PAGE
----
Maddie Prieur is organizing this fundraiser on behalf of Katie Geerken.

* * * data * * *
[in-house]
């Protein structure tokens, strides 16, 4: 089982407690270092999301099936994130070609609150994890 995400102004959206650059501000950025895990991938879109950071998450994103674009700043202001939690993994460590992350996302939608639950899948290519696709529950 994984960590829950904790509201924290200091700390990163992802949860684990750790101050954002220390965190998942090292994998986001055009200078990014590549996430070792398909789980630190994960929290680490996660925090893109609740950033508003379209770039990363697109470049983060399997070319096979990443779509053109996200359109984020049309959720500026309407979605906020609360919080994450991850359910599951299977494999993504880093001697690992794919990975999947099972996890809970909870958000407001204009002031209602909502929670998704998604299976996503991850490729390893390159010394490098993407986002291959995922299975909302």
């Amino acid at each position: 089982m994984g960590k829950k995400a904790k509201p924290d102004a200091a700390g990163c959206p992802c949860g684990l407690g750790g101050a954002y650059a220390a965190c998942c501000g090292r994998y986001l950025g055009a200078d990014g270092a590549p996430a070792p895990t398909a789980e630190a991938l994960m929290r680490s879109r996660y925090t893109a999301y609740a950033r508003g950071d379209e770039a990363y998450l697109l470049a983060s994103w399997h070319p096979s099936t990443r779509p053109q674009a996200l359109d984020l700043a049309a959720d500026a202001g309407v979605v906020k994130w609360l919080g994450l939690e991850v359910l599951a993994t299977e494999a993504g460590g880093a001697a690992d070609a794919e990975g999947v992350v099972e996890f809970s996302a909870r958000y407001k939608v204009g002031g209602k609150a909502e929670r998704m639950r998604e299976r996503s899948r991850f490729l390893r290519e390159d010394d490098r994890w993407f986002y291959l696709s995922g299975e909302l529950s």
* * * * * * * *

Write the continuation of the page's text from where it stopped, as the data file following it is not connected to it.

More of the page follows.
Baby Cameron Geerken, four months old, started having seizures Friday October 27th. His parents, David and Katie Geerken, rushed him to the emergency room at Children’s Hospital. After 12 long hours and countless tests, scans and ultrasounds, he was diagnosed with Tuberous Sclerosis. TS is a rare genetic or spontaneous gene mutation that disables either one or two genes that prevent benign tumors from growing in your major organs. Cameron has one moderate size tumor on his left frontal lobe, of his brain, which caused the two seizures he had last Friday. He also has 6 or 7 small tubers (tumors) throughout his brain. He has also been suffering from about 30 to 40 infantile spasms a day, which are basically smaller seizures. Along with the brain tumors, he has another tumor on the right ventricle of his heart and a cyst on his right kidney. He is on a anti-seizure medication for the major seizures, which thank God has been working so far. He also started another medication today to, God willing, stop the infantile spasms. As of right now, we don’t know the prognosis for Cameron. It’s going to be a lifelong, day by day effort. No one child, with this complex disease, is alike. There is an extremely wide spectrum, from mild to very severe outcomes. We obviously are praying that Cameron is on the milder form of the spectrum; but we won’t know that for a long time. Our first priority is to get the seizures and infantile spasms under control. We are writing this first and foremost for continued prayers from everyone. Second, the Geerkens’ are bringing Cameron and their girls, Avery and Addyson, to a Tuberous Sclerosis specialty clinic in Birmingham, Alabama this coming Tuesday November 7th. The entire family will be tested in case this has been a genetic mutation. We are so thankful for all the thoughts and prayers! Please, please continue to pray for baby Cam to gain some relief from these seizures and that the girls don’t have any trace of this horrible disease. Thank you so much!